She immediately begged me to sign the form anyway and to still come to the desert place to present my film to the people in this remote village.

After we hung up, I called a lady friend of mine who works as a reporter for the only high-brow, independent paper left in Israel. She was also surprised by such a straightforward confession coming from a key civil servant, and she asked me if I could record her unbeknownst to her. I thought it was impossible ethically speaking. I pictured how devastating it would inevitably be for the young woman I’d been talking with, once the recording was out in the open. In the best-case scenario, she’d be dismissed from the Ministry of Culture and she’d no longer be eligible to work as a civil servant.

I went down south to Arava. The desert all around me was boundless and empty. What few people I came across were Israelis of a kind I wasn’t familiar with. I signed the form in question.

When I met with the audience, after the screening of the film, I more or less spoke as I usually did. Maybe unconsciously I was getting more careful.

A few months later, the minister of Culture initiated the law of loyalty to culture, forbidding the funding of any artwork deemed unfaithful to the government. This law could be passed at any time. The relative democracy that still prevailed is gradually shrinking. We’re experiencing the end of a certain Israeli mindset – true or false – that I grew up in. This definitely marks the end of Israel as I’ve known it. It could be the inevitable fate of a country ever at war – the fate of a country where everyone, including myself, has experienced war, took part in it, in violence. I don’t have a clue. I’m neither
a historian, nor a sociologist. Oddly enough, artistic free speech has become the key symbol of this collapse.

In the script I wrote, the film director goes down a road I couldn’t possibly take. He’s willing to sacrifice the Libraries’ deputy director to slow down the fast-moving fascist tank. Is he a hero? Or a villain? Is he bringing a disaster on a noble, young woman? On a much more honest, brave woman than he is? Or is he dealing with a cowardly woman, doing a rogue state’s dirty work? In those dark days, isn’t the divide between victims and offenders, the strong and the weak, those higher up and those below, fading? Borders are blurred, we’re all together on the same sinking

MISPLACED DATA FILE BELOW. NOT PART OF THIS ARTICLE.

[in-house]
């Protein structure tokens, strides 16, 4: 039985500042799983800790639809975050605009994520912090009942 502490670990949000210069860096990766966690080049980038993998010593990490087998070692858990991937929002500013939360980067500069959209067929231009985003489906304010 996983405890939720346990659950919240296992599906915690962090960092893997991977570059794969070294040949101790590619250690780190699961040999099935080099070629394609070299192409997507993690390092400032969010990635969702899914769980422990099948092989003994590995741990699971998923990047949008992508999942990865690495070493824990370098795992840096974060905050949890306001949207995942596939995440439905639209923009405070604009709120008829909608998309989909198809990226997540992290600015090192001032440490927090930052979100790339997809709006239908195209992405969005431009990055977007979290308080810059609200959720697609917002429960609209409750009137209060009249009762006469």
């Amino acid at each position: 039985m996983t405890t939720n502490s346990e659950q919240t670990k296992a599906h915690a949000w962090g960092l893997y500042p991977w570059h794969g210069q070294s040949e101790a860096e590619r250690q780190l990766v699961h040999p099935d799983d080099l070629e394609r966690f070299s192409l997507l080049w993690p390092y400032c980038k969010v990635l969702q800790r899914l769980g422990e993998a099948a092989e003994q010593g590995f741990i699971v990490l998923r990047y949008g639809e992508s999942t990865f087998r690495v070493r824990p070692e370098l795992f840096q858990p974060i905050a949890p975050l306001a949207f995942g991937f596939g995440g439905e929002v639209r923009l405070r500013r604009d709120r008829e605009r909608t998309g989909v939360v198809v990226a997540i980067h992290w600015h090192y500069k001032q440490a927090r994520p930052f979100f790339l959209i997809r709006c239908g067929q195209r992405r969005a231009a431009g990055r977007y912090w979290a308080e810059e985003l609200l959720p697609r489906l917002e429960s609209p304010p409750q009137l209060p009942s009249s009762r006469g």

ship.

Y., the director, is harsh, ruthless, arrogant, hostile, furious. Does his rage make sense politically? Or is it only about cruelty? Or is he only just terribly sad as he faces both the death of his mother – which he cannot avoid – and that of his country, which he may still keep from going under. But deep down he knows – he’s not crazy and noble enough to pull it off.

Words in this film are a texture, a tune. They’re a part and parcel of that world, just like the desert, the sun, loneliness, the feeling of void. They are significant, not only because of their meaning, but also because they’re spoken. Words are like music growing louder and louder. What drives them forward is Y.’s despair, helplessness and sadness that make him go constantly forward without ever stopping – go ever faster and be ever louder.

However, by the end of this crescendo, there’s no room for redemption. Y.’s burning manifestos and frenzied speeches make sense and help keep him from falling down and crying.